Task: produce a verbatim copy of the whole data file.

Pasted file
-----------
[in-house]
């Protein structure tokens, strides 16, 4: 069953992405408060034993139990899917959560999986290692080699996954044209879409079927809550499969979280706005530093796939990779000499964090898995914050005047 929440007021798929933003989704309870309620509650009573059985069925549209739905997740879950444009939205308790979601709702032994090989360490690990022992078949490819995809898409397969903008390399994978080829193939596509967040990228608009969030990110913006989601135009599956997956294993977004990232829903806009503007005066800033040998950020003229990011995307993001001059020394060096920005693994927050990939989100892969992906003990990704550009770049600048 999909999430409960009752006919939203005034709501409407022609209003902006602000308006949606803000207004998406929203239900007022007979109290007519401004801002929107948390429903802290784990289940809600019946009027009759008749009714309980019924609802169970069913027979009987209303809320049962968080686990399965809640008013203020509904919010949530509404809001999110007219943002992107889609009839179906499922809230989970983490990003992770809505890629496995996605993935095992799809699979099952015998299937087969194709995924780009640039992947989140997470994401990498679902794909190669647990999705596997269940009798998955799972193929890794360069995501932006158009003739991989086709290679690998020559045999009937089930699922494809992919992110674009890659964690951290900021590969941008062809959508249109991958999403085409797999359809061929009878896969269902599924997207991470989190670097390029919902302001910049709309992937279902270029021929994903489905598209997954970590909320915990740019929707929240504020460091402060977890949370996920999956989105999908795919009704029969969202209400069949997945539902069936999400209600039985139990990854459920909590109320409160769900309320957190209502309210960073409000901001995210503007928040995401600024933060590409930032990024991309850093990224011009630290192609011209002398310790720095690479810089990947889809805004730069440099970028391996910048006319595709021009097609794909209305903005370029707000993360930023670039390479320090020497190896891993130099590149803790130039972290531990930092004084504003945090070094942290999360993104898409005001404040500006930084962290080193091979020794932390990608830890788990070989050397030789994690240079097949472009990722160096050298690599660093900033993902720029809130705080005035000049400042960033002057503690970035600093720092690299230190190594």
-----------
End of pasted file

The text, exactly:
[in-house]
């Protein structure tokens, strides 16, 4: 069953992405408060034993139990899917959560999986290692080699996954044209879409079927809550499969979280706005530093796939990779000499964090898995914050005047 929440007021798929933003989704309870309620509650009573059985069925549209739905997740879950444009939205308790979601709702032994090989360490690990022992078949490819995809898409397969903008390399994978080829193939596509967040990228608009969030990110913006989601135009599956997956294993977004990232829903806009503007005066800033040998950020003229990011995307993001001059020394060096920005693994927050990939989100892969992906003990990704550009770049600048 999909999430409960009752006919939203005034709501409407022609209003902006602000308006949606803000207004998406929203239900007022007979109290007519401004801002929107948390429903802290784990289940809600019946009027009759008749009714309980019924609802169970069913027979009987209303809320049962968080686990399965809640008013203020509904919010949530509404809001999110007219943002992107889609009839179906499922809230989970983490990003992770809505890629496995996605993935095992799809699979099952015998299937087969194709995924780009640039992947989140997470994401990498679902794909190669647990999705596997269940009798998955799972193929890794360069995501932006158009003739991989086709290679690998020559045999009937089930699922494809992919992110674009890659964690951290900021590969941008062809959508249109991958999403085409797999359809061929009878896969269902599924997207991470989190670097390029919902302001910049709309992937279902270029021929994903489905598209997954970590909320915990740019929707929240504020460091402060977890949370996920999956989105999908795919009704029969969202209400069949997945539902069936999400209600039985139990990854459920909590109320409160769900309320957190209502309210960073409000901001995210503007928040995401600024933060590409930032990024991309850093990224011009630290192609011209002398310790720095690479810089990947889809805004730069440099970028391996910048006319595709021009097609794909209305903005370029707000993360930023670039390479320090020497190896891993130099590149803790130039972290531990930092004084504003945090070094942290999360993104898409005001404040500006930084962290080193091979020794932390990608830890788990070989050397030789994690240079097949472009990722160096050298690599660093900033993902720029809130705080005035000049400042960033002057503690970035600093720092690299230190190594």